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The Judiciary Psychiatric Hospital of Aversa

The Judiciary Psychiatric Hospital of Aversa is the biggest and oldest of the six still existing in Italy. Its history is often intertwined with the history of Italian psychiatry of the last century,  representing a leading scientific and cultural centre and, at the same time, a symbol of horror and rejection.
Half hospital and half prison, the J.P.H. houses almost 300 inmates judged mentally ill but still dangerous by the law-court.
In 1978, the so-called Basaglia Law (law n. 180/1978) outlawed all mental Italian asylums. Most of this modern law was not applied. Today there is in Italy a debate about the utility to keep still open the Judiciary Psychiatric Hospitals.
Unanime is the conviction that the J.P.H. have done their time and that institutions must propose new alternatives to promote care, rehabilitation and social reintegration of the mentally ill offender.

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The J.P.H. of Aversa. The loneliness at twelve 'o clock . The most part of the internees are elderly people.
The J.P.H. of Aversa. Waiting for the air hours in the morning.
The J.P.H. of Aversa. The internees suffer from schizophrenia, psychotic and personality disorders, chronic alcoholism. Every year there are two or three cases of suicide.
The J.P.H. of Aversa. The courtyard of the sixth ward. Today there is in Italy a debate about the utility to keep still open the Judiciary Psychiatric Hospitals. Unanimous is the conviction that Institutions must propose new alternatives to promote care, rehabilitation and social reintegration of the mentally ill offender.
The J.P.H. of Aversa. Little moments of solidarity among the internees. The structure is overcrowded. Actually the J.P.H. of Aversa has 322 units but originally it was predisposed only for 150 units.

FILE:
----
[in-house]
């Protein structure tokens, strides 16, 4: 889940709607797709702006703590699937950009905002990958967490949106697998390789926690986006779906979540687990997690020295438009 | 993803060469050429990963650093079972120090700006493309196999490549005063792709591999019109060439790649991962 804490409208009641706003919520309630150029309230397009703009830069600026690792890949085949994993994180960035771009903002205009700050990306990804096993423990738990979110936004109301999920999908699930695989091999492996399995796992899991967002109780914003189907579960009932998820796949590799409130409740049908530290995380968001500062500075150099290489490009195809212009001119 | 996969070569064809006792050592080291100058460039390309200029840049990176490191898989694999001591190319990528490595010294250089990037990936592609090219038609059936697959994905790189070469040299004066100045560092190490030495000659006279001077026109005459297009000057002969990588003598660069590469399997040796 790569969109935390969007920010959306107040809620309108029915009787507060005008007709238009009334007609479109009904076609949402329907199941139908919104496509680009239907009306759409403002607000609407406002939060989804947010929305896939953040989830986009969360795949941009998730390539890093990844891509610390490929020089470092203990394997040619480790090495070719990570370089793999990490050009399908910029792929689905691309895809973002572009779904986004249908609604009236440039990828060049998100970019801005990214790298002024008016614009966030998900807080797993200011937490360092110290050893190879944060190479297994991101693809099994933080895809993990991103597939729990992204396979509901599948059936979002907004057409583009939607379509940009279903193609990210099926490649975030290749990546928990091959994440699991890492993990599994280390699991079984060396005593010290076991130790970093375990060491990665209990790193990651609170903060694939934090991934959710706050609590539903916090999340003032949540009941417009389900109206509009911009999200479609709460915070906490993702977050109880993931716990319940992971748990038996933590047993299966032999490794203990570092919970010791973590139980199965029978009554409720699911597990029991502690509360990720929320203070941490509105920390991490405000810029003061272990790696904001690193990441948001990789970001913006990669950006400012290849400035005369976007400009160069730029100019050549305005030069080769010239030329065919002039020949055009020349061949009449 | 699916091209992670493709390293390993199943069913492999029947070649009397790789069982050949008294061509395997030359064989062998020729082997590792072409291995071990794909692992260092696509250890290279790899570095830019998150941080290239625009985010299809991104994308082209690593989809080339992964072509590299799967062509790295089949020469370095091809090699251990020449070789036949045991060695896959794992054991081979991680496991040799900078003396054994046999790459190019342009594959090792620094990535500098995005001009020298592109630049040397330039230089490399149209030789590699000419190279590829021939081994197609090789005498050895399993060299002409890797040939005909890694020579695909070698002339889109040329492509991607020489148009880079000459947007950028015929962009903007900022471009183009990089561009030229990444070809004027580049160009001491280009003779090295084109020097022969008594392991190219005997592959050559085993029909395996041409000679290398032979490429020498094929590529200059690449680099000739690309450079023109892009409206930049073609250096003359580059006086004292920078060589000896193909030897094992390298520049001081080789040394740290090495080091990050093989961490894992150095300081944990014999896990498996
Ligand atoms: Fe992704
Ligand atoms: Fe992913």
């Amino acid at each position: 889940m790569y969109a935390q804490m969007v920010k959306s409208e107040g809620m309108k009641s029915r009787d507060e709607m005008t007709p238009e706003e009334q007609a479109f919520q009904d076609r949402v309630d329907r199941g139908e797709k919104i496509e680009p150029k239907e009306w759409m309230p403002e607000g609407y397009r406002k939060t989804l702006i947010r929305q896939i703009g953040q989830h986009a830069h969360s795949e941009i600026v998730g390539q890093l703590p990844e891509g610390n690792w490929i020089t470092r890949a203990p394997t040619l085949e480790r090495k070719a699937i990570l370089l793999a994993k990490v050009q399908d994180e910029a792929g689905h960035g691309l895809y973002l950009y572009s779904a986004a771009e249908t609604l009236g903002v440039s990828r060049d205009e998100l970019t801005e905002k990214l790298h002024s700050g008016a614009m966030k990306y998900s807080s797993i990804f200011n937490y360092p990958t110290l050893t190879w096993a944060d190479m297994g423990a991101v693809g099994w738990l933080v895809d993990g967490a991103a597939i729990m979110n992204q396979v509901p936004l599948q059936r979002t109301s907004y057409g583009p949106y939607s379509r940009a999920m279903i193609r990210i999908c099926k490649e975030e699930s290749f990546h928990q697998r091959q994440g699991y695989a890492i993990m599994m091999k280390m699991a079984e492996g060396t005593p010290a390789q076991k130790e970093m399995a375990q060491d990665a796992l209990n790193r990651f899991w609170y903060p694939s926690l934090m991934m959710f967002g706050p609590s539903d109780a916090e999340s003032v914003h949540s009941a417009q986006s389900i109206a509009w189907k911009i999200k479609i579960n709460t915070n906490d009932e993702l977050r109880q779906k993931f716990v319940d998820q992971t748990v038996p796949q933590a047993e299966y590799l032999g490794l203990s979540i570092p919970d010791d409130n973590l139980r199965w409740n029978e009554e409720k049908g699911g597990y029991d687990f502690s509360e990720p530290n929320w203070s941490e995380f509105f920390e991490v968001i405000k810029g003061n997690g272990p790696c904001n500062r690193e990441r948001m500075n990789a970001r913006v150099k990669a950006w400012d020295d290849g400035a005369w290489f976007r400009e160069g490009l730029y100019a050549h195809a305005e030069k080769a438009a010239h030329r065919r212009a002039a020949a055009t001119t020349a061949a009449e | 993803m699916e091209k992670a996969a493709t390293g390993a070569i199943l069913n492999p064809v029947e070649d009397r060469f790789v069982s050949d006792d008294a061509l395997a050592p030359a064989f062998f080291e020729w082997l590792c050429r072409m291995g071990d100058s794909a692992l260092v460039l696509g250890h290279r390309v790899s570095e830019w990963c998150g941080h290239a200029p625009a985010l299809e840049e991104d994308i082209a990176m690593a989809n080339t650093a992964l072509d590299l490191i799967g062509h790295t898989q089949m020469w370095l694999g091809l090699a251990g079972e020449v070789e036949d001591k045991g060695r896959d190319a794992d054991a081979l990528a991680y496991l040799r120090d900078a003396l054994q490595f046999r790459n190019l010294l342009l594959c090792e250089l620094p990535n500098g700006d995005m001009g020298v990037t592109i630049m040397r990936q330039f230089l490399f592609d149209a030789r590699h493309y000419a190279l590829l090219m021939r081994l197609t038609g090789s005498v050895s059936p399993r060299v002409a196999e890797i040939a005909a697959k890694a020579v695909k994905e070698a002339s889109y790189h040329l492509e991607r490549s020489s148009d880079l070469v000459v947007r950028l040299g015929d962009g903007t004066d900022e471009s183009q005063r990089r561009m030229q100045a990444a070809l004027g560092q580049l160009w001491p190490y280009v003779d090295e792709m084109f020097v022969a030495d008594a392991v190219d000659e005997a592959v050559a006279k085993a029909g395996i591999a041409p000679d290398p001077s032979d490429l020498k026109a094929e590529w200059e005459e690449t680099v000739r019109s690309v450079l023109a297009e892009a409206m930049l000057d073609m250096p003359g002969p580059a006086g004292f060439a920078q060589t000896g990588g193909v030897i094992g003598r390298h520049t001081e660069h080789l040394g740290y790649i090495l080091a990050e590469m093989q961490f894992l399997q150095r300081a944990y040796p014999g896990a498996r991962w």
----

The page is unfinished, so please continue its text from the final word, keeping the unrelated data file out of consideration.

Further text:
The J.P.H. of Aversa. The moments before afternoon walking.
The J.P.H. of Aversa. The cigarette becomes the main pastime during the day.
The J.P.H. of Aversa. Many internees have already discounted the penalty but their families don't want to accept them at home. They have no alternative.
The J.P.H. of Aversa. An internee during an Italian lesson. Few volunteers come here to lead different kinds of courses. Today there are: a course of general education, a theatre course and another course of art therapy.
The J.P.H. of Aversa. Two internees are playing cards.
The J.P.H. of Aversa. The look over the wall.
The J.P.H. of Aversa. The J.P.H. of Aversa viewed from the green area of the Hospital. It was established in 1876 and is the oldest J.P.H in Italy.
The J.P.H. of Aversa. Green area project. This project offers to the internees the opportunity to work with animals, plants and flowers.
The J.P.H. of Aversa. The particular of a wall. Today J.P.H in Italy are old structures and should be restructured.
The J.P.H. of Aversa. The green area. Looking at the future. The daily social cost of one internee is 55 euros all-inclusive. In an external structure the social cost varies from 100 to 170 euros.
The J.P.H. of Aversa. A moment of the religious procession of Our Lady of Aversa. Every year the procession passes in front of the J.P.H. and only few internees can exit at he entrance of J.P.H to watch the procession and recite some poems publicly.
The J.P.H. of Aversa. It is the oldest in Italy, established by a legislative decree in 1876. It is perhaps the most representative of its kind. Its history is often intertwined with the history of Italian psychiatry of the last century, from the Positivism to basagliane disputes, representing a leading scientific and cultural centre and, at the same time, a symbol of horror and rejection.
The J.P.H. of Aversa. The entrance of the J.P.H.
The J.P.H. of Aversa. An old photograph of an internee at the museum inside the J.P.H.
The J.P.H. of Aversa. An inmate walks up the stairs after lunch.
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